A warm front will be moving back northeast across Missouri and Kansas today. South and west of this front through a portion of Kansas, the air is expected to become very unstable. Also, a dry line will be moving into this unstable air over central and eastern Kansas by later in the afternoon and early evening.
Severe storms are expected in two areas. One near the warm front may evolve earlier in the day with Kansas being the most likely location for a severe storms. These would tend to move up toward the Kansas City area. They are not the main threat.
The dry line is the second area and the greatest threat. It looks now as if storms firing along the line will quickly become severe in south-central Kansas and move northeast into eastern Kansas. There is a tornado threat with these storms. They are expected to remain discrete (single) severe cells.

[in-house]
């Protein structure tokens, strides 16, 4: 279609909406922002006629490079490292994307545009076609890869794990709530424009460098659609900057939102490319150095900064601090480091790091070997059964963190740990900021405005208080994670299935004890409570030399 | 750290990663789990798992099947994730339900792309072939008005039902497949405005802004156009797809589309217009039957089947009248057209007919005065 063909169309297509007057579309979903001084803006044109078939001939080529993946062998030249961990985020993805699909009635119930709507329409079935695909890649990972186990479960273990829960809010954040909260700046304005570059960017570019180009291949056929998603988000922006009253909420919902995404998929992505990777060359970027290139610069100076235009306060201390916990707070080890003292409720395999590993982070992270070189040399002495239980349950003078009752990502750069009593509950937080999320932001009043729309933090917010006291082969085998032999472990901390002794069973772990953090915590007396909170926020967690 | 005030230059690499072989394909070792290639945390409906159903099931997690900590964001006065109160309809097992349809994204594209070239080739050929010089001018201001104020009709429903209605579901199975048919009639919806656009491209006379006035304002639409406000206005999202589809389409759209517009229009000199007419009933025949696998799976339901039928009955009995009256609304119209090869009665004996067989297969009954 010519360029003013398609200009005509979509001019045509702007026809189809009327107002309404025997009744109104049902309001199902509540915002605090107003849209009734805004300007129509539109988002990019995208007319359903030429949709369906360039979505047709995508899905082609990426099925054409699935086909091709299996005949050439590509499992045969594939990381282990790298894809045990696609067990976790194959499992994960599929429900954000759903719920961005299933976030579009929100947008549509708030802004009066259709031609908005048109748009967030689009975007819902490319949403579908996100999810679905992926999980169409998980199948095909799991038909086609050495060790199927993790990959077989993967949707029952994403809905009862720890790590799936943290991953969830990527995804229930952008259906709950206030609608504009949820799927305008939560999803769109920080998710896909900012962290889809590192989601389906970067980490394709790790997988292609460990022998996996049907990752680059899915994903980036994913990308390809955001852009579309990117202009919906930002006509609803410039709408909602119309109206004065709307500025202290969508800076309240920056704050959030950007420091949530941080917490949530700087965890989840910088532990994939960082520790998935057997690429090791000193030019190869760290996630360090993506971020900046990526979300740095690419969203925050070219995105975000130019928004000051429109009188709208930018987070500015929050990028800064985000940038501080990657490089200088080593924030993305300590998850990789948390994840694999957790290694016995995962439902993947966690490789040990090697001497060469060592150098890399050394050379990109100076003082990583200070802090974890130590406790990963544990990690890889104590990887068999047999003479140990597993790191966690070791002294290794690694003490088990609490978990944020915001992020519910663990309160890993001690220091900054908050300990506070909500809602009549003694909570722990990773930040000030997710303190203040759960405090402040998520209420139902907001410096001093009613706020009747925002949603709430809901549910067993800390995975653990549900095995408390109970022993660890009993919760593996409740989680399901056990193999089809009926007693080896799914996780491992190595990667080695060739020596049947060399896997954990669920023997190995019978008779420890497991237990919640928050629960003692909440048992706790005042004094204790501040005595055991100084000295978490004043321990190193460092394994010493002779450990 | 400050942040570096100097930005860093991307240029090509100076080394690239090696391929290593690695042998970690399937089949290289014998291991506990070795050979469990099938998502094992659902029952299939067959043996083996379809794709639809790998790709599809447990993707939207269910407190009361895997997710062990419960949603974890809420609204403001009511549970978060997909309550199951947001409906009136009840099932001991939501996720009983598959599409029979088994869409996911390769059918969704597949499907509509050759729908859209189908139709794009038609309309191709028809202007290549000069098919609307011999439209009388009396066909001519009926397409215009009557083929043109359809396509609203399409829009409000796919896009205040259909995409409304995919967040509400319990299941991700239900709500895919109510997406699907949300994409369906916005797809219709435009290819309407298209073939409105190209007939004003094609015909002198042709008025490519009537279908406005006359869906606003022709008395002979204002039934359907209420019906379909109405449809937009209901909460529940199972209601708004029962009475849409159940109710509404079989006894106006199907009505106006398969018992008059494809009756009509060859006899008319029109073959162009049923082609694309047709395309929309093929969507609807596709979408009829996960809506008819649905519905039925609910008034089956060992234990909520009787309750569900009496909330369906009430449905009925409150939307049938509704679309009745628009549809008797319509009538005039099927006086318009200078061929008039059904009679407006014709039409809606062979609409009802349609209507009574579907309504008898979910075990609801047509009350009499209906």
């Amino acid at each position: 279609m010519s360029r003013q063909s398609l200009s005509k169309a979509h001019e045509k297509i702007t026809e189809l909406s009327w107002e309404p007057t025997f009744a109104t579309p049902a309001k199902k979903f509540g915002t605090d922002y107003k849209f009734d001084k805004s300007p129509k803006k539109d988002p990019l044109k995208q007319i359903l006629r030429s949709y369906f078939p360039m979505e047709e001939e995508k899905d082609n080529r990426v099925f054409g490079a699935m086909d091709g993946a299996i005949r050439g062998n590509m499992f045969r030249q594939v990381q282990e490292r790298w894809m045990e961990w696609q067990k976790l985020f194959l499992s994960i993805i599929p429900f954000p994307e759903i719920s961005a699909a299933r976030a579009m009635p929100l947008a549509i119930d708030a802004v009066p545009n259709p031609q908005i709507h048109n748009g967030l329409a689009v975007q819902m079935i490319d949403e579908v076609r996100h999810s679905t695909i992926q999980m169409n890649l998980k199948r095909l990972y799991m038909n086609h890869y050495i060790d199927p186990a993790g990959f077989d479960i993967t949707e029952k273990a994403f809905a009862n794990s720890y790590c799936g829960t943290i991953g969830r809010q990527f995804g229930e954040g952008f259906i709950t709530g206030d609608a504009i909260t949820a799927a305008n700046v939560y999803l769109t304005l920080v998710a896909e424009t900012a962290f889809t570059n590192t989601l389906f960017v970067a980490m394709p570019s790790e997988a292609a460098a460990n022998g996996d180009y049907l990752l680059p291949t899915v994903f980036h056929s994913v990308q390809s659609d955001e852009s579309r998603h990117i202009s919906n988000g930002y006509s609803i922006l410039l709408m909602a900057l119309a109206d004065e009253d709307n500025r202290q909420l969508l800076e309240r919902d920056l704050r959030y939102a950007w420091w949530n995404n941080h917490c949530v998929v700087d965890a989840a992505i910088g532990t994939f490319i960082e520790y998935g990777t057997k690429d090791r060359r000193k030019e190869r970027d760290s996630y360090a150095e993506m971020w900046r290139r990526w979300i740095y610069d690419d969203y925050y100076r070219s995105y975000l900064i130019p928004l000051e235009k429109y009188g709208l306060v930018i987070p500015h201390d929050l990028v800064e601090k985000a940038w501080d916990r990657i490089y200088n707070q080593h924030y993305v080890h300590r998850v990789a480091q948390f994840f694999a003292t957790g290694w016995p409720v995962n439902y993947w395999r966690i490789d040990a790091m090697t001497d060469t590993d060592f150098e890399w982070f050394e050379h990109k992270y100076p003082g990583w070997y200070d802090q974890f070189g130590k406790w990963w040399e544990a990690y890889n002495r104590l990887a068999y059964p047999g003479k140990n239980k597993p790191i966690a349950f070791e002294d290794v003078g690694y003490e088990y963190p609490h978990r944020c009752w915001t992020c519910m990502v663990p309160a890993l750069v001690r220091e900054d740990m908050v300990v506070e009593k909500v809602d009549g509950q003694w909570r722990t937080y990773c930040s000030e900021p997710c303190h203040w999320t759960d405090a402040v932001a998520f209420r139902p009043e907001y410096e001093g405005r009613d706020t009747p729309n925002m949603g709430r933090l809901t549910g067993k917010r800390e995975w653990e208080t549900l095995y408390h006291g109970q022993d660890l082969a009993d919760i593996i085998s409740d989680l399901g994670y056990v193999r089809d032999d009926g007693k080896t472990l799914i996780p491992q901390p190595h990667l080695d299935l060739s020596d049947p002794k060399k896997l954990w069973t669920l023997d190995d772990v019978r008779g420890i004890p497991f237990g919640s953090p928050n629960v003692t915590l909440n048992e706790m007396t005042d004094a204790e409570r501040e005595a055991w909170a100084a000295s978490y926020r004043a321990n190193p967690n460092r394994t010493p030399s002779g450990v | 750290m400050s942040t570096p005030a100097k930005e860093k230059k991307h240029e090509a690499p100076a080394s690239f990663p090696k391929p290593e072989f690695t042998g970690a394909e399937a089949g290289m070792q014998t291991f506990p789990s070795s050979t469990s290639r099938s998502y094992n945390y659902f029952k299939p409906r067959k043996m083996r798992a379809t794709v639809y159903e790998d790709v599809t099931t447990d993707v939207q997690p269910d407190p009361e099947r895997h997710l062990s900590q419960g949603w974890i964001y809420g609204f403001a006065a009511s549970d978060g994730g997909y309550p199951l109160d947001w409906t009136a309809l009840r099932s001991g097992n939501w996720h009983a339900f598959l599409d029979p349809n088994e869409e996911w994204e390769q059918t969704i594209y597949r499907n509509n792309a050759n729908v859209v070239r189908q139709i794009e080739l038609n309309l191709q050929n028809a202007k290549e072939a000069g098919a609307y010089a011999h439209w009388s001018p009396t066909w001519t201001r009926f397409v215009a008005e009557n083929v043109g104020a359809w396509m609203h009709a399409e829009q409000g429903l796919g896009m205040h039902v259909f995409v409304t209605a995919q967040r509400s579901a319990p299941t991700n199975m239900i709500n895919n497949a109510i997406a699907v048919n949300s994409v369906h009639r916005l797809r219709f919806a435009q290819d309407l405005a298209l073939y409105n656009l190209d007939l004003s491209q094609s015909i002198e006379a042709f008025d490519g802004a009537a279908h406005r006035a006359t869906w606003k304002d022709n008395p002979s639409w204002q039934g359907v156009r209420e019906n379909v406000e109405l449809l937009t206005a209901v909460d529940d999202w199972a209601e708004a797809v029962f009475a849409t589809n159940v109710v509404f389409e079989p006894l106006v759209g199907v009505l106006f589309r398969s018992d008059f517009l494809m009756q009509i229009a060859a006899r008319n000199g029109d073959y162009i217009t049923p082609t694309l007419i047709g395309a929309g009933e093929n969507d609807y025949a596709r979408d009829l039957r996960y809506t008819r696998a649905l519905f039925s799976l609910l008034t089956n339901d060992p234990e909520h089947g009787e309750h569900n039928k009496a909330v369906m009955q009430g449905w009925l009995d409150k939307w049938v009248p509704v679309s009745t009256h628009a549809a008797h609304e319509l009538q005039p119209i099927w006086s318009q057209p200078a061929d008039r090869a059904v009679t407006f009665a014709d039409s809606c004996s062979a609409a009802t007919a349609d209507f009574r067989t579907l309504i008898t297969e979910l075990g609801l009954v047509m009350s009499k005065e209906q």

Sometime during the evening hours, these storms will cross into western Missouri. The biggest questions remain how far south the line will develop and how long will these storms hang on to the severe/tornado threat? Some computer models have the environment becoming hostile to storms into the late evening hours over western Missouri while others keep it going into the evening.
To err on the side of caution, I would expect a few single severe supercells to be approaching the Missouri border by the 7-8:00 pm hour. The exact timing and extent of storms will be monitored carefully later today. I believe the threat to be greater the more north along highway 71 you are located.
The threat may extend to the Springfield area or just west and north of the city by the 8:30-10:30 time frame.
Storms today will be coming out of the southwest at around 35-40 mph.
It looks like a go for a storm chase Thursday. My concerns are still the same but I think the potential outweighs the bust factor.